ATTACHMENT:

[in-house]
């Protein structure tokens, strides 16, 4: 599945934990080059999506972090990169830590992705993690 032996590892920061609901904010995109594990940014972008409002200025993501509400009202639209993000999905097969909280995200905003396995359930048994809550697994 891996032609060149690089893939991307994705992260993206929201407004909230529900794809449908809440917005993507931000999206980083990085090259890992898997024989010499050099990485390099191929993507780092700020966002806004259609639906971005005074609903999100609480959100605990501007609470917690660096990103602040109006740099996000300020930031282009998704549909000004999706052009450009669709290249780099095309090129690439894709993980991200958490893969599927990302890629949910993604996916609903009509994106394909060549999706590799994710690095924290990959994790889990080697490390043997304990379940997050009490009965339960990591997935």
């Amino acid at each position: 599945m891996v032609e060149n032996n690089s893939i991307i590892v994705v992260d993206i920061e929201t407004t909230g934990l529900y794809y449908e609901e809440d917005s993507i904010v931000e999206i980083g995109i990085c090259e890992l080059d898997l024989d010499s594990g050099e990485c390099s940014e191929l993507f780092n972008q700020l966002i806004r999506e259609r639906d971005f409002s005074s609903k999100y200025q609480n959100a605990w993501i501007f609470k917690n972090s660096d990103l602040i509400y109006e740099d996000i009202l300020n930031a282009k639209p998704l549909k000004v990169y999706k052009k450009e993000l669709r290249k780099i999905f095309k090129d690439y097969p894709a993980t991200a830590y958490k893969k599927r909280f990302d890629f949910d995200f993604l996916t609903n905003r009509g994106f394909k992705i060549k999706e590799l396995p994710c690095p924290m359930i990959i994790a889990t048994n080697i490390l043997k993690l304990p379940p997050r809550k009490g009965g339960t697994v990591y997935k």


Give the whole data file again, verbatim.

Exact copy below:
[in-house]
């Protein structure tokens, strides 16, 4: 599945934990080059999506972090990169830590992705993690 032996590892920061609901904010995109594990940014972008409002200025993501509400009202639209993000999905097969909280995200905003396995359930048994809550697994 891996032609060149690089893939991307994705992260993206929201407004909230529900794809449908809440917005993507931000999206980083990085090259890992898997024989010499050099990485390099191929993507780092700020966002806004259609639906971005005074609903999100609480959100605990501007609470917690660096990103602040109006740099996000300020930031282009998704549909000004999706052009450009669709290249780099095309090129690439894709993980991200958490893969599927990302890629949910993604996916609903009509994106394909060549999706590799994710690095924290990959994790889990080697490390043997304990379940997050009490009965339960990591997935």
């Amino acid at each position: 599945m891996v032609e060149n032996n690089s893939i991307i590892v994705v992260d993206i920061e929201t407004t909230g934990l529900y794809y449908e609901e809440d917005s993507i904010v931000e999206i980083g995109i990085c090259e890992l080059d898997l024989d010499s594990g050099e990485c390099s940014e191929l993507f780092n972008q700020l966002i806004r999506e259609r639906d971005f409002s005074s609903k999100y200025q609480n959100a605990w993501i501007f609470k917690n972090s660096d990103l602040i509400y109006e740099d996000i009202l300020n930031a282009k639209p998704l549909k000004v990169y999706k052009k450009e993000l669709r290249k780099i999905f095309k090129d690439y097969p894709a993980t991200a830590y958490k893969k599927r909280f990302d890629f949910d995200f993604l996916t609903n905003r009509g994106f394909k992705i060549k999706e590799l396995p994710c690095p924290m359930i990959i994790a889990t048994n080697i490390l043997k993690l304990p379940p997050r809550k009490g009965g339960t697994v990591y997935k």